Examining Strategies Used to Address At-Risk Students by High School Leaders: A Multiple Case Study

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Academic performance for students that are considered at-risk in urban area high schools has been significantly lower for students living in urban areas and going to school in these areas. This cycle is known as the achievement gap between students of varying ethnicities and different socio-economic backgrounds which could begin at birth due to the condition of the parent’s socio-economic background and various other reasons. Ethnically diverse students that have support from principals, parents, social workers, school psychologists, guidance counselors, teachers, mentors and community organizations have the opportunity to improve their academic outcomes. High school leaders and teachers, along with parents and the community, support at-risk students by creating programs and opportunities for students, being involved in student’s everyday life, and combining education and work opportunities allowing students to feel as though they are productive members of society. Through a combination of 12 interviews, and document review, this qualitative case study explored how leaders, teachers, parents and community involvement can lead to positive academic achievement for at-risk students. Two high schools located in the Southern part of Camden, NJ, were the sites of this qualitative case study. The findings of this qualitative case study reinforced that the involvement of parents, school leaders, teachers and the community does indeed provide at-risk high school students an opportunity for success and academic achievement. These findings concluded that successful strategies require all personnel working together to advocate for students, building rapport with students, consistent tutoring, encouragement and motivation to meet the needs of students struggling academically, and social, emotional and behavioral support and management to keep students focused.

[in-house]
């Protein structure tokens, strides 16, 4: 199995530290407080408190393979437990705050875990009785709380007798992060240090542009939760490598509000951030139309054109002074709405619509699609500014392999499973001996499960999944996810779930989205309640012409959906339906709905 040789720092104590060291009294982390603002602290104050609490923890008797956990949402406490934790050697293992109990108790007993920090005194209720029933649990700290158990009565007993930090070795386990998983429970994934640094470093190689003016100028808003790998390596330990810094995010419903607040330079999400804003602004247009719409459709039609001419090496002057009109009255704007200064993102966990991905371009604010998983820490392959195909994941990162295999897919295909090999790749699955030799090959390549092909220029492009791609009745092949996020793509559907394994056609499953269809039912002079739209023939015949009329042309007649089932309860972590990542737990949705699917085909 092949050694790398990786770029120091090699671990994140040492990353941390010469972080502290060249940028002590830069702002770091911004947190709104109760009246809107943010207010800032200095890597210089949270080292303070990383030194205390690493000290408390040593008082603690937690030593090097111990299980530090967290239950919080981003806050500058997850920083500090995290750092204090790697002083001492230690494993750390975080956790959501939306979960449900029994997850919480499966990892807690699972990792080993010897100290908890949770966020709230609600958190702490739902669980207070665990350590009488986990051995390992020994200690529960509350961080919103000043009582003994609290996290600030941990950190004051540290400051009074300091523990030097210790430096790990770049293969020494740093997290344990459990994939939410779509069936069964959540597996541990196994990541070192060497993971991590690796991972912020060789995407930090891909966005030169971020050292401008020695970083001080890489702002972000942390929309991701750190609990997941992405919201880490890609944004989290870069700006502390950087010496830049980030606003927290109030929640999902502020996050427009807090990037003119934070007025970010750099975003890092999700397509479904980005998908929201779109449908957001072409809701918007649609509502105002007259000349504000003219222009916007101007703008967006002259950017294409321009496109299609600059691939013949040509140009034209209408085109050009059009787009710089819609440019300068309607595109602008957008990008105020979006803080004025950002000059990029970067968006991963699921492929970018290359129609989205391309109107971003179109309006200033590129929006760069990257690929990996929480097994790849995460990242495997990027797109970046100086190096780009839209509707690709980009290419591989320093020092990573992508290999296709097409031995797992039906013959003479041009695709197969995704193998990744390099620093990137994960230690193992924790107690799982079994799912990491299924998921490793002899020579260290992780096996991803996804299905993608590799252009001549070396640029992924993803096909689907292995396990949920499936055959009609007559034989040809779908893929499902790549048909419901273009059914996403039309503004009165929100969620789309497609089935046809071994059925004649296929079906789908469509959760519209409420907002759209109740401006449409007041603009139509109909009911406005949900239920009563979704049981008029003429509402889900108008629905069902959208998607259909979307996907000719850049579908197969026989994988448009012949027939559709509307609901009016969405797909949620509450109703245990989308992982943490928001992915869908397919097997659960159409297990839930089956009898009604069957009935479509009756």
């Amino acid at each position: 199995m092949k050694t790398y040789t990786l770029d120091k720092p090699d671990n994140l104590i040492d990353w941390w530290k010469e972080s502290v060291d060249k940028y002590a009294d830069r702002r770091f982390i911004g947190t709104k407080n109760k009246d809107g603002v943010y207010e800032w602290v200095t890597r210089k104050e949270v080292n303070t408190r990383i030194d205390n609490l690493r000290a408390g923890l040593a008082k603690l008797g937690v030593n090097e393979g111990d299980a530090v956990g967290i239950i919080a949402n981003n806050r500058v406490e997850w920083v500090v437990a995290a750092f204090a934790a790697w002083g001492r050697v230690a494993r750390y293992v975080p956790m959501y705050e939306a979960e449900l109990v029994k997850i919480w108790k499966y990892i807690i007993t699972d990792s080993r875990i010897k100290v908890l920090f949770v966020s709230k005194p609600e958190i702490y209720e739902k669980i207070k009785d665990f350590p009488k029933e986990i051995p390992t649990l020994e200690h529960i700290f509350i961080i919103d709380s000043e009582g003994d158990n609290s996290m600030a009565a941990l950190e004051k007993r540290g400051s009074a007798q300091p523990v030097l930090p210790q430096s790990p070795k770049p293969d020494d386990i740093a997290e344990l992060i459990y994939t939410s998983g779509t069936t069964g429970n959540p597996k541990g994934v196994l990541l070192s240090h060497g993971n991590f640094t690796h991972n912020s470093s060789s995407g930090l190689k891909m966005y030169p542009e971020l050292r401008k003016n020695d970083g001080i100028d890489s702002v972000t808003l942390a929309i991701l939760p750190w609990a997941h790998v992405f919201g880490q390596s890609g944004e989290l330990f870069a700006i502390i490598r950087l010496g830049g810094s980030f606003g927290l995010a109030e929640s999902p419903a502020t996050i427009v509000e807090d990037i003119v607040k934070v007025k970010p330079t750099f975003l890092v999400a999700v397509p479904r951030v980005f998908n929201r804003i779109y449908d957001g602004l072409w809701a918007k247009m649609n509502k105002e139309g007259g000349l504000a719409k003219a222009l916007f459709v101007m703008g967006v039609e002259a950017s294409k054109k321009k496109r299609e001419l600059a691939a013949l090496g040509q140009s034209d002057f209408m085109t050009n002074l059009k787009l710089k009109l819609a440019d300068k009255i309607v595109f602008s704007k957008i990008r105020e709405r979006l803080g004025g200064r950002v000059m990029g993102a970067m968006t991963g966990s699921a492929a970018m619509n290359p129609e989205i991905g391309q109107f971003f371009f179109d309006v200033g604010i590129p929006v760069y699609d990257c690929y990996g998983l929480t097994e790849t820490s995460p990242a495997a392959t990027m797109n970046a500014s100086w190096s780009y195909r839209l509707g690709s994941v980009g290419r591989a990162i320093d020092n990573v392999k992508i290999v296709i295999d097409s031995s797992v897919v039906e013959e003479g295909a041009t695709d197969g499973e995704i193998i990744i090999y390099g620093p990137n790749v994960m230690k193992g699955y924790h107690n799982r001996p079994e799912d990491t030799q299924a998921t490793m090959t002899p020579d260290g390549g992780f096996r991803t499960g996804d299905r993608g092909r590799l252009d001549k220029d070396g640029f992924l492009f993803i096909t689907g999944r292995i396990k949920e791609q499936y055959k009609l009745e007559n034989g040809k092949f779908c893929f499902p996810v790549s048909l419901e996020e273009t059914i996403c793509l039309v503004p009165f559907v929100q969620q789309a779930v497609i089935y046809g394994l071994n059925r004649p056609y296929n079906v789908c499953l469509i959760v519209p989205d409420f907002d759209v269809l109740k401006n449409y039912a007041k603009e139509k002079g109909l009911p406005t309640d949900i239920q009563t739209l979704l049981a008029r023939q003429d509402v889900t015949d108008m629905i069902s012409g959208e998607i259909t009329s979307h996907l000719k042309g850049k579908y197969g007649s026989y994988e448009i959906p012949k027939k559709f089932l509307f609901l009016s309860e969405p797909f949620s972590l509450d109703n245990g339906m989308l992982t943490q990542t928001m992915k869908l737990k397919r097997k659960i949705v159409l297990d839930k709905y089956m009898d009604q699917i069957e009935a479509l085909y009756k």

Northcentral University

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